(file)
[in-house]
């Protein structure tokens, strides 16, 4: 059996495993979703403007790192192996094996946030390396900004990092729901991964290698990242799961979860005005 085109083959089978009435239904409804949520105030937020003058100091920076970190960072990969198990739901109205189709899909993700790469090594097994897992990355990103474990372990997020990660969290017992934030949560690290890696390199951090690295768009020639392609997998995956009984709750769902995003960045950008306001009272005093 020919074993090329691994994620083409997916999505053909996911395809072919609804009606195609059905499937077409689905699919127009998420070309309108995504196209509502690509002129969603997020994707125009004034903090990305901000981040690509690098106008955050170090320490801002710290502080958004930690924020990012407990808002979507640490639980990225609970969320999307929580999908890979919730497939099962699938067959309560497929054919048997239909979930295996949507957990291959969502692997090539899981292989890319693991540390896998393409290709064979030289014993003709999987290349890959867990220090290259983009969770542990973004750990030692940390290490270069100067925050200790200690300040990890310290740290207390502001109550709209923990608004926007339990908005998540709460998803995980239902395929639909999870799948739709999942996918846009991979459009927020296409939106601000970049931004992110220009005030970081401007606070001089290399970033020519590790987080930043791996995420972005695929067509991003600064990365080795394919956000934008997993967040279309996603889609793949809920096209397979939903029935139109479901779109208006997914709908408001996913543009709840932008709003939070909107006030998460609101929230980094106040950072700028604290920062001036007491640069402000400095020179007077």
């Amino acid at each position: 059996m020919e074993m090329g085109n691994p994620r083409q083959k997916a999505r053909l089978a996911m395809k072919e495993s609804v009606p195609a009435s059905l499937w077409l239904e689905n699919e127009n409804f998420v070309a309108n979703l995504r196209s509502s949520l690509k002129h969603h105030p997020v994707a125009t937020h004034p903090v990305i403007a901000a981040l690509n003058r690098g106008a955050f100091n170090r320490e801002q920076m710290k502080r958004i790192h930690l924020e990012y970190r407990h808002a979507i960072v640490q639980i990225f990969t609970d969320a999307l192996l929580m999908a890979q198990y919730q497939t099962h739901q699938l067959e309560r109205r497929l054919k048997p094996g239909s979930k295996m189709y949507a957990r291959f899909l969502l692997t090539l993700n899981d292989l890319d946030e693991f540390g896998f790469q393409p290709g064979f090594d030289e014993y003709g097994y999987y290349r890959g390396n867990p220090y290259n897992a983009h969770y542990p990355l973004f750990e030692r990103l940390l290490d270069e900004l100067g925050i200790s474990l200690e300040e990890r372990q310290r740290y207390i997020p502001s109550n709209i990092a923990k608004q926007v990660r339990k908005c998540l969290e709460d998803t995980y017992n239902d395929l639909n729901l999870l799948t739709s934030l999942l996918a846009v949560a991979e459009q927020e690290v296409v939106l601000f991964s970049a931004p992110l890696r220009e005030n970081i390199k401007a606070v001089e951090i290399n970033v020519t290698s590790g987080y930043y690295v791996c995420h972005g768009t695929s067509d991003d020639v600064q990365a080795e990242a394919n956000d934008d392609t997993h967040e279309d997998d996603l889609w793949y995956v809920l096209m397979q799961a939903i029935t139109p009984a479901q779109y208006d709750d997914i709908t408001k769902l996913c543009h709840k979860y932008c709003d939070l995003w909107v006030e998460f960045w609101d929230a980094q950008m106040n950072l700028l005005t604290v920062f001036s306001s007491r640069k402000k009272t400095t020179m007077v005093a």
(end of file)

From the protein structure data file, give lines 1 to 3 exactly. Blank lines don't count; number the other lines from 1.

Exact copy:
[in-house]
């Protein structure tokens, strides 16, 4: 059996495993979703403007790192192996094996946030390396900004990092729901991964290698990242799961979860005005 085109083959089978009435239904409804949520105030937020003058100091920076970190960072990969198990739901109205189709899909993700790469090594097994897992990355990103474990372990997020990660969290017992934030949560690290890696390199951090690295768009020639392609997998995956009984709750769902995003960045950008306001009272005093 020919074993090329691994994620083409997916999505053909996911395809072919609804009606195609059905499937077409689905699919127009998420070309309108995504196209509502690509002129969603997020994707125009004034903090990305901000981040690509690098106008955050170090320490801002710290502080958004930690924020990012407990808002979507640490639980990225609970969320999307929580999908890979919730497939099962699938067959309560497929054919048997239909979930295996949507957990291959969502692997090539899981292989890319693991540390896998393409290709064979030289014993003709999987290349890959867990220090290259983009969770542990973004750990030692940390290490270069100067925050200790200690300040990890310290740290207390502001109550709209923990608004926007339990908005998540709460998803995980239902395929639909999870799948739709999942996918846009991979459009927020296409939106601000970049931004992110220009005030970081401007606070001089290399970033020519590790987080930043791996995420972005695929067509991003600064990365080795394919956000934008997993967040279309996603889609793949809920096209397979939903029935139109479901779109208006997914709908408001996913543009709840932008709003939070909107006030998460609101929230980094106040950072700028604290920062001036007491640069402000400095020179007077």
């Amino acid at each position: 059996m020919e074993m090329g085109n691994p994620r083409q083959k997916a999505r053909l089978a996911m395809k072919e495993s609804v009606p195609a009435s059905l499937w077409l239904e689905n699919e127009n409804f998420v070309a309108n979703l995504r196209s509502s949520l690509k002129h969603h105030p997020v994707a125009t937020h004034p903090v990305i403007a901000a981040l690509n003058r690098g106008a955050f100091n170090r320490e801002q920076m710290k502080r958004i790192h930690l924020e990012y970190r407990h808002a979507i960072v640490q639980i990225f990969t609970d969320a999307l192996l929580m999908a890979q198990y919730q497939t099962h739901q699938l067959e309560r109205r497929l054919k048997p094996g239909s979930k295996m189709y949507a957990r291959f899909l969502l692997t090539l993700n899981d292989l890319d946030e693991f540390g896998f790469q393409p290709g064979f090594d030289e014993y003709g097994y999987y290349r890959g390396n867990p220090y290259n897992a983009h969770y542990p990355l973004f750990e030692r990103l940390l290490d270069e900004l100067g925050i200790s474990l200690e300040e990890r372990q310290r740290y207390i997020p502001s109550n709209i990092a923990k608004q926007v990660r339990k908005c998540l969290e709460d998803t995980y017992n239902d395929l639909n729901l999870l799948t739709s934030l999942l996918a846009v949560a991979e459009q927020e690290v296409v939106l601000f991964s970049a931004p992110l890696r220009e005030n970081i390199k401007a606070v001089e951090i290399n970033v020519t290698s590790g987080y930043y690295v791996c995420h972005g768009t695929s067509d991003d020639v600064q990365a080795e990242a394919n956000d934008d392609t997993h967040e279309d997998d996603l889609w793949y995956v809920l096209m397979q799961a939903i029935t139109p009984a479901q779109y208006d709750d997914i709908t408001k769902l996913c543009h709840k979860y932008c709003d939070l995003w909107v006030e998460f960045w609101d929230a980094q950008m106040n950072l700028l005005t604290v920062f001036s306001s007491r640069k402000k009272t400095t020179m007077v005093a």